Please use this identifier to cite or link to this item: http://cmuir.cmu.ac.th/jspui/handle/6653943832/56924
Title: Numerical investigation of the influence of particle size and particle number ratios on texture and force transmission in binary granular composites
Authors: P. Jongchansitto
I. Preechawuttipong
X. Balandraud
M. Grédiac
Keywords: Chemical Engineering
Issue Date: 15-Feb-2017
Abstract: © 2016 Elsevier B.V. The morphology of two-dimensional bidisperse composite granular materials without cohesion is statistically analyzed in terms of geometrical texture and force transmission. The effects of both the particle number and the particle size ratios are evidenced by comparing twenty different composite samples simulated by molecular dynamics. The samples are composed of two constitutive materials with a stiffness ratio of about four between stiff and soft particles. By changing the Dstiff/Dsoftratio in the range of 1.2–3.0 and the Nstiff/Nsoftratio in the range of 0.1–1.0, the results under confined vertical compression show that the coordination number for the whole set of contacts slightly changes with the particle number and particle size ratios. When we consider contact sub-networks, the contacts between stiff particles orient parallel to the axis of compression, while the soft-soft and stiff-soft contacts play a vital role in maintaining the equilibrium of the granular system by sustaining the stiff-stiff contacts. Interestingly, normal force distributions are characterized by an exponential decay for the strong network, and a power-law for the weak network. Nearly 60% of the total number of contacts belong to the weak network. Finally, experimental data obtained recently by thermoelastic stress analysis and numerical results obtained in the present study are in good agreement in terms of the distributions of the hydrostatic stresses and the contact directions.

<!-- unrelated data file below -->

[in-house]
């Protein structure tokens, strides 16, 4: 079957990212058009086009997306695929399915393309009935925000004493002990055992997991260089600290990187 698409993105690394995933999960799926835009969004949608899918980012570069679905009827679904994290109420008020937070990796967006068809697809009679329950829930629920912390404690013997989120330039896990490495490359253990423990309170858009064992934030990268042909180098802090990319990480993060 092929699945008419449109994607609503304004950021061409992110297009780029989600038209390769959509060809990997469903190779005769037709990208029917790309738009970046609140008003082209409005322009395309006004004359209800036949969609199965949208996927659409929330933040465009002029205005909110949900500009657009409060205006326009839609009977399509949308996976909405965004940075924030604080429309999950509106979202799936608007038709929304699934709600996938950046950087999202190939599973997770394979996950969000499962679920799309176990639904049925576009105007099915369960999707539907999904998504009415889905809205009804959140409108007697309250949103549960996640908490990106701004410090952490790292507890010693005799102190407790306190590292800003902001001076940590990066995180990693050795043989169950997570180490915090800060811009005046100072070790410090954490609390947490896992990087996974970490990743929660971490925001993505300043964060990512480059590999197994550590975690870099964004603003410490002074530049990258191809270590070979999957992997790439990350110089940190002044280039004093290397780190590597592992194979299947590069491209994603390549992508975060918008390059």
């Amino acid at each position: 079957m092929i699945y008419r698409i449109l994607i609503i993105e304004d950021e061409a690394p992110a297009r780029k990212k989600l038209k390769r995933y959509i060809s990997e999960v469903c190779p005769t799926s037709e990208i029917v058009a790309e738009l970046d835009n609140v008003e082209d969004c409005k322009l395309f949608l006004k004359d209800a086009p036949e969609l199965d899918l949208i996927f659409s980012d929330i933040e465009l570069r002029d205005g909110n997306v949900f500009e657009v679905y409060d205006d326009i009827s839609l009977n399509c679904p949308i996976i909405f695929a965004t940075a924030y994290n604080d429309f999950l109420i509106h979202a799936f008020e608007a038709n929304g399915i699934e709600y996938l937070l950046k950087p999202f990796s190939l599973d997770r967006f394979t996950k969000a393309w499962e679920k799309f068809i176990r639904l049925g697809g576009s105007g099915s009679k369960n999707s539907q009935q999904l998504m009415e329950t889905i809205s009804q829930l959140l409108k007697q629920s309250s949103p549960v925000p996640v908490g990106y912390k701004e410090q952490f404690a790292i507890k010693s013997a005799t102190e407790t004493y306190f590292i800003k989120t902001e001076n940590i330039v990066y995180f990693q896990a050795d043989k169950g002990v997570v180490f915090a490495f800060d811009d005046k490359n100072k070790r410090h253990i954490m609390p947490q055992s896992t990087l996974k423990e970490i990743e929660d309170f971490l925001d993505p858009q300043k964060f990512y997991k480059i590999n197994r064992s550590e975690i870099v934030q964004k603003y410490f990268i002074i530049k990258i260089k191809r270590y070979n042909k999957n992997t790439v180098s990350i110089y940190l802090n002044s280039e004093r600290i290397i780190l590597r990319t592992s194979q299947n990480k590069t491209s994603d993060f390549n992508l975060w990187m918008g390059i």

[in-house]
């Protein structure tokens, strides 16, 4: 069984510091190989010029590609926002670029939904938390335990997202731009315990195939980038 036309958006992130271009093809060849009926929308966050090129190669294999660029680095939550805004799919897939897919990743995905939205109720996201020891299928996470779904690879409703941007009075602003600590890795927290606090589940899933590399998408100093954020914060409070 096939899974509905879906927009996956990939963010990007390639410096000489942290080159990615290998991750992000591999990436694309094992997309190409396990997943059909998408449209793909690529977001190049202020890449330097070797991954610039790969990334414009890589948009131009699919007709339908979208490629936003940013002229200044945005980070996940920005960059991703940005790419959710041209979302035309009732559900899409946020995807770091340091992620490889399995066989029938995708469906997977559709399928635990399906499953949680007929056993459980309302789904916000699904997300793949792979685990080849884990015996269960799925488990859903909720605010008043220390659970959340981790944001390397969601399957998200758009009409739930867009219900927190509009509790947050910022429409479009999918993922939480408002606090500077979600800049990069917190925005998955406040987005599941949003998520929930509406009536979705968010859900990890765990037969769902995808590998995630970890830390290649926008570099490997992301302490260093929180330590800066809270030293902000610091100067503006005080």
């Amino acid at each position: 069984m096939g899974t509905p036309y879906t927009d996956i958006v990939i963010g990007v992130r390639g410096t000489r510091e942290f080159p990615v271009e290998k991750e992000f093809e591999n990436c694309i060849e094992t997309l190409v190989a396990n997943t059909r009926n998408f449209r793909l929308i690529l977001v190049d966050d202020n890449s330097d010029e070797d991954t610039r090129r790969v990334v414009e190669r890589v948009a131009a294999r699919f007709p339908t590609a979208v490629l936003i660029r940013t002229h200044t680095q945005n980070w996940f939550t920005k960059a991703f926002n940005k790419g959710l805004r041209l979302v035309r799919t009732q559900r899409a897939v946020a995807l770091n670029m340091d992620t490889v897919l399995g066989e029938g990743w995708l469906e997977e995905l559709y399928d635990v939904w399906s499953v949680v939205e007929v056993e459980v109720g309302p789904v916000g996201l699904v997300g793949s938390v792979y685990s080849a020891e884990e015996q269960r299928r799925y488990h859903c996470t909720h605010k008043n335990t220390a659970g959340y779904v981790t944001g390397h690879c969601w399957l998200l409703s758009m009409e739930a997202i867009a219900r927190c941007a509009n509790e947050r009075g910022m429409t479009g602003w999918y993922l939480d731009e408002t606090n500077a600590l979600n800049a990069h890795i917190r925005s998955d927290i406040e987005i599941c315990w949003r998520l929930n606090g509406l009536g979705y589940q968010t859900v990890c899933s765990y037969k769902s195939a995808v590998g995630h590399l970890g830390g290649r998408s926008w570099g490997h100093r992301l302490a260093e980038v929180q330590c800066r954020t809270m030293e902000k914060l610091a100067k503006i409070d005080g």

URI: https://www.scopus.com/inward/record.uri?partnerID=HzOxMe3b&scp=85006257755&origin=inward
http://cmuir.cmu.ac.th/jspui/handle/6653943832/56924
ISSN: 1873328X
00325910
Appears in Collections:CMUL: Journal Articles

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